A Day in the Life of a Brink Intern
Words By Ally Geist
Hello, lovely readers! My name is Ally, and I was one of Brink’s Fall 2019 interns—and I loved every minute of it!
If you have stumbled upon our little corner of the internet for the first time, you might not know that F(r)iction is a part of a larger organization called Brink Literacy Project. Brink is devoted to “utilizing the power of storytelling to positively affect the lives of people on the brink. Through our education, community, and publishing divisions, our nonprofit works worldwide to foster a love of literature, increase literacy rates, and use storytelling to empower underserved communities.” As part of an education-oriented organization, we have two remote internship cycles each year! Seeing as our Fall intern applications are now open, I thought I would walk you through a day in the life as an intern at this quirky little publication.
Starting the Day
I check my email and Slack messages every morning. Slack is the platform that all Brink employees use to communicate with each other. It makes everything a lot easier, since we are in all corners of the globe! On Mondays, I open a new email from Kaley (our intern coordinator), read through our assignments for the week, and take a quick look at her feedback from the week before. This helps me mentally plan how I’m going to spend my time for the rest of the week. I have three to four projects on my plate at any given time, and a few different people to send assignments off to, so it definitely requires some organization! I usually check in once or twice a day with the other interns, bounce ideas off of them, ask any questions I need to, and just generally talk to them—we’ve become friends over these past few weeks!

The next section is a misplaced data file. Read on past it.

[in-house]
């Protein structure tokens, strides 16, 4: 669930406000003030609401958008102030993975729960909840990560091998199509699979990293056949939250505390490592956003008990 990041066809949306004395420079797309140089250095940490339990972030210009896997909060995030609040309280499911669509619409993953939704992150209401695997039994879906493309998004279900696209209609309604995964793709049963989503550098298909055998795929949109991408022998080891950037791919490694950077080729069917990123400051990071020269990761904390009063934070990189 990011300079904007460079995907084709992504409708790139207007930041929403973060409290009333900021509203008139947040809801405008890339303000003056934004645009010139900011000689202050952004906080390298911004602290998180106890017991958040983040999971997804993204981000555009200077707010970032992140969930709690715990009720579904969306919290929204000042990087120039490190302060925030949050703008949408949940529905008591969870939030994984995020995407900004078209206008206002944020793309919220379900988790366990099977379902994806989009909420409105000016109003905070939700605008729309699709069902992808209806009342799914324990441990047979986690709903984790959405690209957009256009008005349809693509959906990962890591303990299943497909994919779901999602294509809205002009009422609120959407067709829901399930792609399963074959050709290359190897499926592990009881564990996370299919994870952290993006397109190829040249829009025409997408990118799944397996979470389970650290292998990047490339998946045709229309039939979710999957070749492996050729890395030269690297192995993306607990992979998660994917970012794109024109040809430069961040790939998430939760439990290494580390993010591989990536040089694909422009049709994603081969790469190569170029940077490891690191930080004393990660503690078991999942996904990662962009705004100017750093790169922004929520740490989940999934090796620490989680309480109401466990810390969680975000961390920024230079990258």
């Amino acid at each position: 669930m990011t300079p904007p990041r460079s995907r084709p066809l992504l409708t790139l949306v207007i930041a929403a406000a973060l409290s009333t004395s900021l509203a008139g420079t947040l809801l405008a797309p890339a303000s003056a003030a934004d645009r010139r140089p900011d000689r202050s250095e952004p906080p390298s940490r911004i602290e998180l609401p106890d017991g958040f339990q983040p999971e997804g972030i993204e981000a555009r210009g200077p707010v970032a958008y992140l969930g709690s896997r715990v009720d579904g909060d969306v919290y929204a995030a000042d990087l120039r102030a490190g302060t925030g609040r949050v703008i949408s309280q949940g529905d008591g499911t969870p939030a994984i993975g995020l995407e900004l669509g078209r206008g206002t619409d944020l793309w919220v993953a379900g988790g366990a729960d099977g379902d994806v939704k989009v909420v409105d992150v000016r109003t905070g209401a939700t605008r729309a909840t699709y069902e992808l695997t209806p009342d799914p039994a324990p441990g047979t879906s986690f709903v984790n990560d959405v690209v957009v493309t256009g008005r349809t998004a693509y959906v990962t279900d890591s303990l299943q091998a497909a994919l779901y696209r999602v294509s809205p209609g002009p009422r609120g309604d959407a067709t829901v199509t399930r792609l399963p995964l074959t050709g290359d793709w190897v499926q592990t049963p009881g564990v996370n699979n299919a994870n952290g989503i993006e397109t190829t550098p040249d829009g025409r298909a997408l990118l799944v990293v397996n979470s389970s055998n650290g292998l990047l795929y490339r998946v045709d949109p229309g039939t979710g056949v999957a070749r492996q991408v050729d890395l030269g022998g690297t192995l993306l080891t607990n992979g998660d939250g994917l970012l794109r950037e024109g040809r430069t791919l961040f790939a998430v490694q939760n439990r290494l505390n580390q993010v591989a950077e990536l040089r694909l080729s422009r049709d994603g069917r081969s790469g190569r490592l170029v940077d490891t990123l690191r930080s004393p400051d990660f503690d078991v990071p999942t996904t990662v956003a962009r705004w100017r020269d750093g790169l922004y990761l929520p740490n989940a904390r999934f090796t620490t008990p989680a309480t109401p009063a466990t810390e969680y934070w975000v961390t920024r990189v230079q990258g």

After breakfast, I’ll usually spend an hour or so on outreach projects, whether that’s looking for a great new author to interview, requesting an advanced review copy from a publisher, looking for places to post about Brink’s and F(r)iction’s overall awesomeness (including any current contests), or just finding generally cool humans who might have something to add to Brink. I’m currently working on tidying up a Q&A with an impressive emerging Canadian author!
The internship is essentially divided up into two six-week sections. For the first six weeks, all of the interns have pretty much the same tasks. We learn the same things, get the same editorial training, go to the same meetings—it’s lots of fun! It’s nice to have your own little group of people to take your first timid intern steps with. In week seven, we all start to do our own tasks. We still have the same core responsibilities, but we take on departmental projects that are aligned with our particular interests. This helps us leave the internship with new skills that are the most important to us. Because I’m passionate about editing and author outreach, I decided to focus on writing blog posts and finding authors who might want to collaborate with us. Other interns have chosen to do an accessibility review of our publication’s website, whereas others have focused on reaching out to people who may be interested in writing blog posts, creating a sampler of our publication, fine-tuning editorial descriptions to send to F(r)iction artists, and more. The options are pretty well endless, and it’s been amazing to dive deeper into our passions.